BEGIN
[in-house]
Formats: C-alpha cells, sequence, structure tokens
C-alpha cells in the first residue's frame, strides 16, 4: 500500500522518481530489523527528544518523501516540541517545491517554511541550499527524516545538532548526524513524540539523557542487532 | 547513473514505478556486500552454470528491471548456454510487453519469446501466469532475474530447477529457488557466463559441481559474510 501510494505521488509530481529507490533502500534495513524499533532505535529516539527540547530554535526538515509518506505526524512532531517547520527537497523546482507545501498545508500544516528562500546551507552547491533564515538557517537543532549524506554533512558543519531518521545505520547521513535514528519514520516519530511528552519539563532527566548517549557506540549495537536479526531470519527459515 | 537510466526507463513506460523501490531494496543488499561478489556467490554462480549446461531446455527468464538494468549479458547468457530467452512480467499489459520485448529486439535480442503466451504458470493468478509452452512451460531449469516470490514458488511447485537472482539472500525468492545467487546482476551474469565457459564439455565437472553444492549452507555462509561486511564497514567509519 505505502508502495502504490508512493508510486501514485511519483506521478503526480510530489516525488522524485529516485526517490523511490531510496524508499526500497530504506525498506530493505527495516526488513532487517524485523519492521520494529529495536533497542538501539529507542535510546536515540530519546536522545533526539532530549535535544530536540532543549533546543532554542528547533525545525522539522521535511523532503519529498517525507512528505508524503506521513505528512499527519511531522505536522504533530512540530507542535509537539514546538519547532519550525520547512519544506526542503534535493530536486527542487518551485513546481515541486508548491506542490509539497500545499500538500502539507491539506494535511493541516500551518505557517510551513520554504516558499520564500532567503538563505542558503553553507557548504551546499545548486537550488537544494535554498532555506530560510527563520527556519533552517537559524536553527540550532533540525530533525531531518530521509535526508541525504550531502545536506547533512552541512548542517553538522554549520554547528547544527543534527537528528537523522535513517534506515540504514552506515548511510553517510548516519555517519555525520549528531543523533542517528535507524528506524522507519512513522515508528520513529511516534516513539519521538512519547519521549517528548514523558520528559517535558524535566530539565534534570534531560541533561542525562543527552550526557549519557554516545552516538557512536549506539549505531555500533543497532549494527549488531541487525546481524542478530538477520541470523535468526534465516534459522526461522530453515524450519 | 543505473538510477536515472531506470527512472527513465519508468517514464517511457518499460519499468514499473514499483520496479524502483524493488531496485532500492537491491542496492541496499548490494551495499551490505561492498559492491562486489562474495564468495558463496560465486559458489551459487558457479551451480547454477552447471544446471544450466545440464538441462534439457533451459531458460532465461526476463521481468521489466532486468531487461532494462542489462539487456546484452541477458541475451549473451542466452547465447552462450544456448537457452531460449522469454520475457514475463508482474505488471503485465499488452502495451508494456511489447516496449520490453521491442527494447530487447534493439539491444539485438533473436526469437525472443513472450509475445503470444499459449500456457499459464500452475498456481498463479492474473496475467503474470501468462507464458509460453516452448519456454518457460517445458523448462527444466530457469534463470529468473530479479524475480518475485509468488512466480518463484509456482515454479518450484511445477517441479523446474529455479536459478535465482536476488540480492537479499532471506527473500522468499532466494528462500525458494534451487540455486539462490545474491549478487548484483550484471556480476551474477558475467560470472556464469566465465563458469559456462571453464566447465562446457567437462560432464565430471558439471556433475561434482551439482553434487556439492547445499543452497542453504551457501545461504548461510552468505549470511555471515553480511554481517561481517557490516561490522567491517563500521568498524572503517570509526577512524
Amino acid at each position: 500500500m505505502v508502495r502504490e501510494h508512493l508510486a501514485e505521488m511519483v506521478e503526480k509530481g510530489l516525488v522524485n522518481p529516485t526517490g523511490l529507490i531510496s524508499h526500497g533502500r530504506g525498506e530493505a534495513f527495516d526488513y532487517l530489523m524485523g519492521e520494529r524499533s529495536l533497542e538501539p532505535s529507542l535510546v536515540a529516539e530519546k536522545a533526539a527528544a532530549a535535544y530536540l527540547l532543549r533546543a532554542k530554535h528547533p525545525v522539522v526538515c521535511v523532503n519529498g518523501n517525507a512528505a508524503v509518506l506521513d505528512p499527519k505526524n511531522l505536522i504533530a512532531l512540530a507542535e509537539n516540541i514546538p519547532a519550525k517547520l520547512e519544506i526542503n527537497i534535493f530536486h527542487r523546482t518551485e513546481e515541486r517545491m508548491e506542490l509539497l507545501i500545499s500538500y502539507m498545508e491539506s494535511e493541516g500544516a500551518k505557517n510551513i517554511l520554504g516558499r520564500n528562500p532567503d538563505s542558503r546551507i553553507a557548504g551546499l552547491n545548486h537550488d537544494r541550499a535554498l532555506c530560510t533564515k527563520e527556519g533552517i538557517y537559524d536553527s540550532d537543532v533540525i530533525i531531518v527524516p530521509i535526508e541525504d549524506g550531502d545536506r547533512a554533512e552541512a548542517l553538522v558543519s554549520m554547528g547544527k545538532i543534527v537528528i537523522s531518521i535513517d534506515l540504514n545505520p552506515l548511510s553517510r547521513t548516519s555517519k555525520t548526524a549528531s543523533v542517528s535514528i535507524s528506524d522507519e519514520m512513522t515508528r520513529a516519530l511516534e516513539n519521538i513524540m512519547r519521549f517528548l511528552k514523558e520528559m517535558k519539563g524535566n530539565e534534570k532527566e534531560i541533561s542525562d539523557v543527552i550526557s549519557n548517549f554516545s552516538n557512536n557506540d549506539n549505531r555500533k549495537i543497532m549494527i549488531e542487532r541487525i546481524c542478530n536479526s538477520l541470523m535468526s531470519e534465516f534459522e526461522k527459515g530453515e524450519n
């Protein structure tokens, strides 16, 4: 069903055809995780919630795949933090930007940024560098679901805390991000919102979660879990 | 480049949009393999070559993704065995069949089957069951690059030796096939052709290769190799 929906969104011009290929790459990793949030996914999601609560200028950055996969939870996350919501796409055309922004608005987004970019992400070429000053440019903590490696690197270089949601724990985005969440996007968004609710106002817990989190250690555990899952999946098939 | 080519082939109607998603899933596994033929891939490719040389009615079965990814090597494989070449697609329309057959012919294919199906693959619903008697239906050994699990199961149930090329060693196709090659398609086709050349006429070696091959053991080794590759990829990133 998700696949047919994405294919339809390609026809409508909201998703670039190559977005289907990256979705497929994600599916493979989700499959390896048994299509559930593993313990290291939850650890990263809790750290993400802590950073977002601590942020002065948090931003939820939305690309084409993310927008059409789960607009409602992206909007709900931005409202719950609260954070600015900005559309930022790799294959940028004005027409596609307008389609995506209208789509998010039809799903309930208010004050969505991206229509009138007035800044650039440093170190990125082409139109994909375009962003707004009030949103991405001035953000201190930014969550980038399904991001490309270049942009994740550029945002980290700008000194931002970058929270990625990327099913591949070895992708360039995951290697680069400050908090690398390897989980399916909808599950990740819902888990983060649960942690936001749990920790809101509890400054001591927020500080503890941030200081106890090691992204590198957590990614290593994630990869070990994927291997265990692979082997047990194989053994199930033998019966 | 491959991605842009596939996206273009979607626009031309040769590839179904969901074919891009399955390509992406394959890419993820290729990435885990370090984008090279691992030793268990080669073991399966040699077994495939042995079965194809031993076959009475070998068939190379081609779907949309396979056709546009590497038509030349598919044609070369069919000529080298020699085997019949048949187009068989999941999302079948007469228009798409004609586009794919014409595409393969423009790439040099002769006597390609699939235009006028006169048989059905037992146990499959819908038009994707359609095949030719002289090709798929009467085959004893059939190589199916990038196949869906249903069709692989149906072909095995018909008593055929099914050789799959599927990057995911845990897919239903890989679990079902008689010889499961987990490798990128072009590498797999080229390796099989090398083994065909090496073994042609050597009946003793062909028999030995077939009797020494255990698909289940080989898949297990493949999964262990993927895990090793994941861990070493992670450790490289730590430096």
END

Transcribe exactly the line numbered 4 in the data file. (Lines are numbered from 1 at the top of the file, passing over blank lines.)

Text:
Amino acid at each position: 500500500m505505502v508502495r502504490e501510494h508512493l508510486a501514485e505521488m511519483v506521478e503526480k509530481g510530489l516525488v522524485n522518481p529516485t526517490g523511490l529507490i531510496s524508499h526500497g533502500r530504506g525498506e530493505a534495513f527495516d526488513y532487517l530489523m524485523g519492521e520494529r524499533s529495536l533497542e538501539p532505535s529507542l535510546v536515540a529516539e530519546k536522545a533526539a527528544a532530549a535535544y530536540l527540547l532543549r533546543a532554542k530554535h528547533p525545525v522539522v526538515c521535511v523532503n519529498g518523501n517525507a512528505a508524503v509518506l506521513d505528512p499527519k505526524n511531522l505536522i504533530a512532531l512540530a507542535e509537539n516540541i514546538p519547532a519550525k517547520l520547512e519544506i526542503n527537497i534535493f530536486h527542487r523546482t518551485e513546481e515541486r517545491m508548491e506542490l509539497l507545501i500545499s500538500y502539507m498545508e491539506s494535511e493541516g500544516a500551518k505557517n510551513i517554511l520554504g516558499r520564500n528562500p532567503d538563505s542558503r546551507i553553507a557548504g551546499l552547491n545548486h537550488d537544494r541550499a535554498l532555506c530560510t533564515k527563520e527556519g533552517i538557517y537559524d536553527s540550532d537543532v533540525i530533525i531531518v527524516p530521509i535526508e541525504d549524506g550531502d545536506r547533512a554533512e552541512a548542517l553538522v558543519s554549520m554547528g547544527k545538532i543534527v537528528i537523522s531518521i535513517d534506515l540504514n545505520p552506515l548511510s553517510r547521513t548516519s555517519k555525520t548526524a549528531s543523533v542517528s535514528i535507524s528506524d522507519e519514520m512513522t515508528r520513529a516519530l511516534e516513539n519521538i513524540m512519547r519521549f517528548l511528552k514523558e520528559m517535558k519539563g524535566n530539565e534534570k532527566e534531560i541533561s542525562d539523557v543527552i550526557s549519557n548517549f554516545s552516538n557512536n557506540d549506539n549505531r555500533k549495537i543497532m549494527i549488531e542487532r541487525i546481524c542478530n536479526s538477520l541470523m535468526s531470519e534465516f534459522e526461522k527459515g530453515e524450519n